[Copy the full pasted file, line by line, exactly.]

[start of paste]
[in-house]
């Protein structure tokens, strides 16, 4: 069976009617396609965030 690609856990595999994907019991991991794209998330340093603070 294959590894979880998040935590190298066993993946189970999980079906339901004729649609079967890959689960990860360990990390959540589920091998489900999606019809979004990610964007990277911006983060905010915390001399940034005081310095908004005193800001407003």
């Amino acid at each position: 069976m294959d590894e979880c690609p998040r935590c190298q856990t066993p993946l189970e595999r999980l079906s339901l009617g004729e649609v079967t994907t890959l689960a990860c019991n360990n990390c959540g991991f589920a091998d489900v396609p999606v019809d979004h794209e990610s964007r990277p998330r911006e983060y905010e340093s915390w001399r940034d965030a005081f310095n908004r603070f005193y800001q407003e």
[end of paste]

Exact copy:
[in-house]
């Protein structure tokens, strides 16, 4: 069976009617396609965030 690609856990595999994907019991991991794209998330340093603070 294959590894979880998040935590190298066993993946189970999980079906339901004729649609079967890959689960990860360990990390959540589920091998489900999606019809979004990610964007990277911006983060905010915390001399940034005081310095908004005193800001407003």
């Amino acid at each position: 069976m294959d590894e979880c690609p998040r935590c190298q856990t066993p993946l189970e595999r999980l079906s339901l009617g004729e649609v079967t994907t890959l689960a990860c019991n360990n990390c959540g991991f589920a091998d489900v396609p999606v019809d979004h794209e990610s964007r990277p998330r911006e983060y905010e340093s915390w001399r940034d965030a005081f310095n908004r603070f005193y800001q407003e």